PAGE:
It was heartening to read of these kids’ tolerance. It gives me hope for the future. That New York may yet get back to it’s live and let live attitude. I was despairing of that after having been through so much.

  • Nancym

    Mike in Fresno – I live in a small town in Tennessee, south of Nashviille. Most of my neighbors know I am an atheist, and they are still as friendly as can be. Noone here has been unkind or rude when they find out my lack of belief. Curious, and sometimes down right astounded, but never rude.

  • phil l

    I recently joined Secular Life in Nashville after having moved here from California. I’m not especially an athiest, I think that whole God/no God argument is beside the point. What concerns me is the role of organized religion in this country’s social fabric and its influence over so many people. I cringe when I see the local football teams kneel in prayer before a game-this incessant pressure that to belong to society here you have to participate in Christian rituals. It is of course much more prevalent here than in the San Francisco Bay area, or even Orange County where I lived for a while, although it was there too.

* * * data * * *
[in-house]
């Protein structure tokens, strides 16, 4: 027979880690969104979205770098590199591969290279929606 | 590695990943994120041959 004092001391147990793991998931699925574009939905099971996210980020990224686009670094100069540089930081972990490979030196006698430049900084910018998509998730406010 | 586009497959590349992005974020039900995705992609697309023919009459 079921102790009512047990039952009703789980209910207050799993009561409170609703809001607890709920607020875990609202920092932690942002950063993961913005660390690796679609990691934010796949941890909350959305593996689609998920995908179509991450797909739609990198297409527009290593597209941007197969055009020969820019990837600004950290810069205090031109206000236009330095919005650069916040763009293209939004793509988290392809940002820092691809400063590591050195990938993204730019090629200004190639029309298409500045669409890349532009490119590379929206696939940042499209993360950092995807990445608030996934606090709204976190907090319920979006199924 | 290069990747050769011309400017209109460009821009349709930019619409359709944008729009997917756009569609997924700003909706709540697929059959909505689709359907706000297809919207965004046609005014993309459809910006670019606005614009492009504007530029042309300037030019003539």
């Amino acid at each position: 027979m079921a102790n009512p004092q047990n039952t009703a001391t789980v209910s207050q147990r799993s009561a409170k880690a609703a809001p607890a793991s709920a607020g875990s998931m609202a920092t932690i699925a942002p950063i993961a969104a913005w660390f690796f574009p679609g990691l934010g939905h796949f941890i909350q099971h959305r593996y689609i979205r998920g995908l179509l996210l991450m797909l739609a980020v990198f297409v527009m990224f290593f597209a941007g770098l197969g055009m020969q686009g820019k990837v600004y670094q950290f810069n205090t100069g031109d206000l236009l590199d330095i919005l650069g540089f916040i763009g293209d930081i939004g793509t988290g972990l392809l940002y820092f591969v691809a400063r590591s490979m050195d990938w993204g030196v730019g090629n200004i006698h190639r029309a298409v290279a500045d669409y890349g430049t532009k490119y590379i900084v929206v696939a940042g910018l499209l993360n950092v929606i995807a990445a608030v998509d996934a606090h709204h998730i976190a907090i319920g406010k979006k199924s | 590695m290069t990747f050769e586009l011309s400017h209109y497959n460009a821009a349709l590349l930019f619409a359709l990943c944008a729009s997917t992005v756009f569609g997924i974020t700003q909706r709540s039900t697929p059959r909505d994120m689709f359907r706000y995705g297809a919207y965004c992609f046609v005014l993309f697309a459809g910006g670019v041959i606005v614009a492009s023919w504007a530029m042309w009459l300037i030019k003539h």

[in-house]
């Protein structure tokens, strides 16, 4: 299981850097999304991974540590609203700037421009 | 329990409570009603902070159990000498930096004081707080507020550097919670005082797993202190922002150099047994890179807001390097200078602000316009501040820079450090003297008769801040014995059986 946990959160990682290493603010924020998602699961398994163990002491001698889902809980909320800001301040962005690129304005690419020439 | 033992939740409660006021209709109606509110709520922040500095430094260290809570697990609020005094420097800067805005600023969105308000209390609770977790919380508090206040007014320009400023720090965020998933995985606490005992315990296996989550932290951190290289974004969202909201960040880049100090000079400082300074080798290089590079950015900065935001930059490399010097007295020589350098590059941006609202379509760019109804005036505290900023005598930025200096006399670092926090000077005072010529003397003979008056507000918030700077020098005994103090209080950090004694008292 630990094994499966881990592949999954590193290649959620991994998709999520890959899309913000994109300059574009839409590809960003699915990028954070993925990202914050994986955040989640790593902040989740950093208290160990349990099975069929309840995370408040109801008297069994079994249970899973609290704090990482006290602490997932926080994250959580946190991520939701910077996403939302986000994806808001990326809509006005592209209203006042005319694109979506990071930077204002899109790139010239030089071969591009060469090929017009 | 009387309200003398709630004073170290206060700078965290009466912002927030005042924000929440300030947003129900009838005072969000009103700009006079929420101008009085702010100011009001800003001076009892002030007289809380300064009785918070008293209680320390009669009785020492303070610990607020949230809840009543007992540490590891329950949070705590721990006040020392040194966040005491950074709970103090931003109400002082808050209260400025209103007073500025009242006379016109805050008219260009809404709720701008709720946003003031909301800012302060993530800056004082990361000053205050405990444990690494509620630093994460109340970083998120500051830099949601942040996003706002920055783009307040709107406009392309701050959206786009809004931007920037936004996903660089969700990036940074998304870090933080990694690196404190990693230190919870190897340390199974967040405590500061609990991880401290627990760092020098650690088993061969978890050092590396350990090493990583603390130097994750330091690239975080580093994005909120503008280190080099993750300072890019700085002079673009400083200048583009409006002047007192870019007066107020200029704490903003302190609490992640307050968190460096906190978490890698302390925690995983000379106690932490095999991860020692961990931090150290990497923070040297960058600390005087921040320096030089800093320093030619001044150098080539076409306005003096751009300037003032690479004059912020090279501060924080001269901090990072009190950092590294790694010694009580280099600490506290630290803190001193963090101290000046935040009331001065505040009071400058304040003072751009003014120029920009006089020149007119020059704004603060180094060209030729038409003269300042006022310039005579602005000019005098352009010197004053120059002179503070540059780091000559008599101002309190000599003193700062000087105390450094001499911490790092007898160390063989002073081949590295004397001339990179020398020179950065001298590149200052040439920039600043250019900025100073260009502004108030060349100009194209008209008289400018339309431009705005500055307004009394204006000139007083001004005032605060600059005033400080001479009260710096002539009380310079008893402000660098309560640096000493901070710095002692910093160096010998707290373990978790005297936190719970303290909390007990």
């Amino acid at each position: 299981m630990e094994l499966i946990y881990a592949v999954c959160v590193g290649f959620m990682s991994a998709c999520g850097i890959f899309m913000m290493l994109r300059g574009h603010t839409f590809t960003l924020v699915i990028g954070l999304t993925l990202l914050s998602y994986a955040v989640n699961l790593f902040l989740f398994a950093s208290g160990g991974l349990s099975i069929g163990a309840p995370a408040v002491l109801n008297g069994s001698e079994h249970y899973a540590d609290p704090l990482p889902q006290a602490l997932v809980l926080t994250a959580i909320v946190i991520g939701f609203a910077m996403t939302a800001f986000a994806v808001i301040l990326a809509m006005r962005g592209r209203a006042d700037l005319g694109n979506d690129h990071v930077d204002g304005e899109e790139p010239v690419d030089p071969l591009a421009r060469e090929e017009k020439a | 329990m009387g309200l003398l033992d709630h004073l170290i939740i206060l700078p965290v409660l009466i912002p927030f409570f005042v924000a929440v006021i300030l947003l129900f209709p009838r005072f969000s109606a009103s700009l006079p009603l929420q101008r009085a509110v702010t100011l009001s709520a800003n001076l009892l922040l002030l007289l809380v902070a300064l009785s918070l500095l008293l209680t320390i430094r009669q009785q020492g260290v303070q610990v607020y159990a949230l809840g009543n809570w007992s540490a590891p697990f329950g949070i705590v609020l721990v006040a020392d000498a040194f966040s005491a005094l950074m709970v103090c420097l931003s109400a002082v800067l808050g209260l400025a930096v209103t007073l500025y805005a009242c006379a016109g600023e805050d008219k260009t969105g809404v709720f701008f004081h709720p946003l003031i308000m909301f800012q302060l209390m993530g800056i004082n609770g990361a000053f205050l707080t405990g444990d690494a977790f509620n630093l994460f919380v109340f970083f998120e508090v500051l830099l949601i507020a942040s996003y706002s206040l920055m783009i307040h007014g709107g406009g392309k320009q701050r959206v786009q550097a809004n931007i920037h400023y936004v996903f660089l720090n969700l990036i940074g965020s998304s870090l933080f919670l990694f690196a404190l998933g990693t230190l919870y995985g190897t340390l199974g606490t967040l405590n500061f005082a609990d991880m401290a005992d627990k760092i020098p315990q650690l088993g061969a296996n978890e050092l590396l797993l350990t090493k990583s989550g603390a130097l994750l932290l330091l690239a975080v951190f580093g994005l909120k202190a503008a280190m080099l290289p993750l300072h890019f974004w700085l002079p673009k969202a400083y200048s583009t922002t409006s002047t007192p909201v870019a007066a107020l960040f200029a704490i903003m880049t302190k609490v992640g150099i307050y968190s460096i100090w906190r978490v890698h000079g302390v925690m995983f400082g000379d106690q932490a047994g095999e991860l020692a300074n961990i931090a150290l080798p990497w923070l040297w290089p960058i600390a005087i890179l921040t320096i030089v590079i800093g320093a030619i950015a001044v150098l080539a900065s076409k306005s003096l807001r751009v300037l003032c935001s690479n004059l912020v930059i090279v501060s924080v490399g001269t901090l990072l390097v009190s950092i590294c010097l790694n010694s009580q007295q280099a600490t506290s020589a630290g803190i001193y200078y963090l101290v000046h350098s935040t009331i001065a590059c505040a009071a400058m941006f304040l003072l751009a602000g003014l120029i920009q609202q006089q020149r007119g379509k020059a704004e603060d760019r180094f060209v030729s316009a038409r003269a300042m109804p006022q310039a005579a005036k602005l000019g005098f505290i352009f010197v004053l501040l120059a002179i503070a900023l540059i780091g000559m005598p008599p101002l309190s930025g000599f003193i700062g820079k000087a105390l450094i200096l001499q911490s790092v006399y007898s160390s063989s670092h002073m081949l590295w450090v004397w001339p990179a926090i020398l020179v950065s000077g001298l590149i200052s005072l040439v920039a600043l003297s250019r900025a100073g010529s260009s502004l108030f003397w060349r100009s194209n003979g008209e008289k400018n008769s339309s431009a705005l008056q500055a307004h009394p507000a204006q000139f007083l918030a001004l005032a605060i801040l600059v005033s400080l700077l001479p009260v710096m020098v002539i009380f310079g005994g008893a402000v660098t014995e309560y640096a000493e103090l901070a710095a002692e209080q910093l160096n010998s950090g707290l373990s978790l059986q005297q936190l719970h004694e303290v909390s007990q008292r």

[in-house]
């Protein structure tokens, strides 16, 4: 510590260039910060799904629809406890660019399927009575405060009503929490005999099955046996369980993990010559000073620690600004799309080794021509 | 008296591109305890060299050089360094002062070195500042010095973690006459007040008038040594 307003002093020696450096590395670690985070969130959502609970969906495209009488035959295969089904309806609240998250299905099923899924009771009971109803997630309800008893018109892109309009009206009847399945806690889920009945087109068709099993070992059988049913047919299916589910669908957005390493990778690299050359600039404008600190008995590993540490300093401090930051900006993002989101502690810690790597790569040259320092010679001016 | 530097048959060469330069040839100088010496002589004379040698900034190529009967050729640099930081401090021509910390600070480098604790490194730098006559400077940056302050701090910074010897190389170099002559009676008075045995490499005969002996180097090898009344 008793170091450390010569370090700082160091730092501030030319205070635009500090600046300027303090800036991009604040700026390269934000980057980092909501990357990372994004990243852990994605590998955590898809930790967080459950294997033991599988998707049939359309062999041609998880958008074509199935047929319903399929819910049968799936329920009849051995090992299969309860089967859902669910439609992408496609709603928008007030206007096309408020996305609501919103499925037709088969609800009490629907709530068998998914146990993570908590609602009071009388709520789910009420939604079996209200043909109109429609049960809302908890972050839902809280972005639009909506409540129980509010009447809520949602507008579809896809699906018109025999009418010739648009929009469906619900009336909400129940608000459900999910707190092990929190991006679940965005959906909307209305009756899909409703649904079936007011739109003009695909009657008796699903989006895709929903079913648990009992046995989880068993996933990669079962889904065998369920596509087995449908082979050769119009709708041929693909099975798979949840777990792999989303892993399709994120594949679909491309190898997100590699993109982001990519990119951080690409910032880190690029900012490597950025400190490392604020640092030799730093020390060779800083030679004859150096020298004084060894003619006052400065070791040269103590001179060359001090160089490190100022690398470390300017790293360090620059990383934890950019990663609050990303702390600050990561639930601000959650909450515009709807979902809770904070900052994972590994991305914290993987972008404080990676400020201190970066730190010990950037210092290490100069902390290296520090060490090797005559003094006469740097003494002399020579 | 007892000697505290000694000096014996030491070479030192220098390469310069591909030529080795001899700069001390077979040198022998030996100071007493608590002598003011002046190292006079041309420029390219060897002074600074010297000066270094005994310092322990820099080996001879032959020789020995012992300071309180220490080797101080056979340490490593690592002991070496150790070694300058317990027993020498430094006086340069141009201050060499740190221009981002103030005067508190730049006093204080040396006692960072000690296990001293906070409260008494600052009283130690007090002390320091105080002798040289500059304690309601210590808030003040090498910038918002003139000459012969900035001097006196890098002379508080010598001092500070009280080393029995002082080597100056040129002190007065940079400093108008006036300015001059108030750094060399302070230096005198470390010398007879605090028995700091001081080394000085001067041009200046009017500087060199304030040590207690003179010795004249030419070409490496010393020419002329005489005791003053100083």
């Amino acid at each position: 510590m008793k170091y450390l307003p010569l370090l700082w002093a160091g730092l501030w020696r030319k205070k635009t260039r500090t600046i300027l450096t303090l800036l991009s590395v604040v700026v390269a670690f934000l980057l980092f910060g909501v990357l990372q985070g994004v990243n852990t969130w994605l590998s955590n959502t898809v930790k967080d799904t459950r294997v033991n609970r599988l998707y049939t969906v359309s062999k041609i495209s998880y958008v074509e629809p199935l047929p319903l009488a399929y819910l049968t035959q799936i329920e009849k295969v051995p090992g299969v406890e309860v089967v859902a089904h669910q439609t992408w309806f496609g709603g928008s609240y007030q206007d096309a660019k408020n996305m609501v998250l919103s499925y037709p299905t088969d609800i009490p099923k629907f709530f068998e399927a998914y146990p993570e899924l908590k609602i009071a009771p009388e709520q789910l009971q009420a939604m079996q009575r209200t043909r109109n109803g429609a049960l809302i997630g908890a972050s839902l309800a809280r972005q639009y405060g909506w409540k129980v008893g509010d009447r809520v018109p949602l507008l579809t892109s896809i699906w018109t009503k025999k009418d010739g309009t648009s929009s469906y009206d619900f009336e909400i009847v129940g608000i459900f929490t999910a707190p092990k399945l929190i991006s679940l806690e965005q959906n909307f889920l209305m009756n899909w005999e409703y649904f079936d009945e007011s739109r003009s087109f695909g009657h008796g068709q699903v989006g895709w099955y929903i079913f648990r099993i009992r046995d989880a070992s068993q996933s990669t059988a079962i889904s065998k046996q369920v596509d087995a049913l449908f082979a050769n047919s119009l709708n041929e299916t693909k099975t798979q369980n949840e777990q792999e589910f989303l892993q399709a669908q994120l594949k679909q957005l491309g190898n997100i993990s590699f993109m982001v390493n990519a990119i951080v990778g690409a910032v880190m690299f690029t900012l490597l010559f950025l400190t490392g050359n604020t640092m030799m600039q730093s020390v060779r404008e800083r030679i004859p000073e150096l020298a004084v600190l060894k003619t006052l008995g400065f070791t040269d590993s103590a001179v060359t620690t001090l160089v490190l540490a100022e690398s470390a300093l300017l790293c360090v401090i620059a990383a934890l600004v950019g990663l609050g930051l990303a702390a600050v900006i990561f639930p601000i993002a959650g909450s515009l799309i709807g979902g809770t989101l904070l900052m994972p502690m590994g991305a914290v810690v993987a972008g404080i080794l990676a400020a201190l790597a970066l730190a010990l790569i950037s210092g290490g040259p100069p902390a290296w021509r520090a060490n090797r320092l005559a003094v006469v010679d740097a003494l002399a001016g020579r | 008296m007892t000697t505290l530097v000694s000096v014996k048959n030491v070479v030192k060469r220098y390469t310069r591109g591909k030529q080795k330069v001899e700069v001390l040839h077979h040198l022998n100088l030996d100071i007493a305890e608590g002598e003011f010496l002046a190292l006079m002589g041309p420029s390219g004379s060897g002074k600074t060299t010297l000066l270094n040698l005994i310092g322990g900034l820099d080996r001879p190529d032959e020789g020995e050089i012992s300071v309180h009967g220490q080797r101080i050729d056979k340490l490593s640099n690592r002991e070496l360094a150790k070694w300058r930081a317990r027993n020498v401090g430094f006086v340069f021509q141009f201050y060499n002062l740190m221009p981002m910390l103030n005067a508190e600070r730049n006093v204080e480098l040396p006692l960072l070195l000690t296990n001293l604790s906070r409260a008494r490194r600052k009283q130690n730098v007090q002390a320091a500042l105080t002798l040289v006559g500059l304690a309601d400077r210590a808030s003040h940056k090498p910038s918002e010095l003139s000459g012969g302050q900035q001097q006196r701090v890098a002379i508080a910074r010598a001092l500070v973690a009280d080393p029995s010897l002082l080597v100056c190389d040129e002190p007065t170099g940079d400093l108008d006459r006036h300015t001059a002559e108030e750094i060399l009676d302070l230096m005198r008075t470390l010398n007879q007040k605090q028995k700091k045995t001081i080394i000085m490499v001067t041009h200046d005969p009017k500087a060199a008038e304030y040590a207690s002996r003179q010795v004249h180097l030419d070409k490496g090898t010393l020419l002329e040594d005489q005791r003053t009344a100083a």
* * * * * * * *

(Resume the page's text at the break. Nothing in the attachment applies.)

What interests me is broadening the acceptance level so that people are free to think and practice what they want without disapproval from the majority. I think probably even here about half the people would be ok with that, it’s the other half who are threatened by the idea. Just read the comments in the Tennessean’s article on our billboard:
    http://www.tennessean.com/article/20091028/NEWS06/910280395/1971/Nashville+seculars+seek+potluck+without+the+prayer

  • Nick Fotopoulos

    Seems odd that it’s really happening. We’ve been talking about this for almost 2 years. Pretty much every since the FreeThoughtAction.org billboard went up in New Jersey back in January of 2008.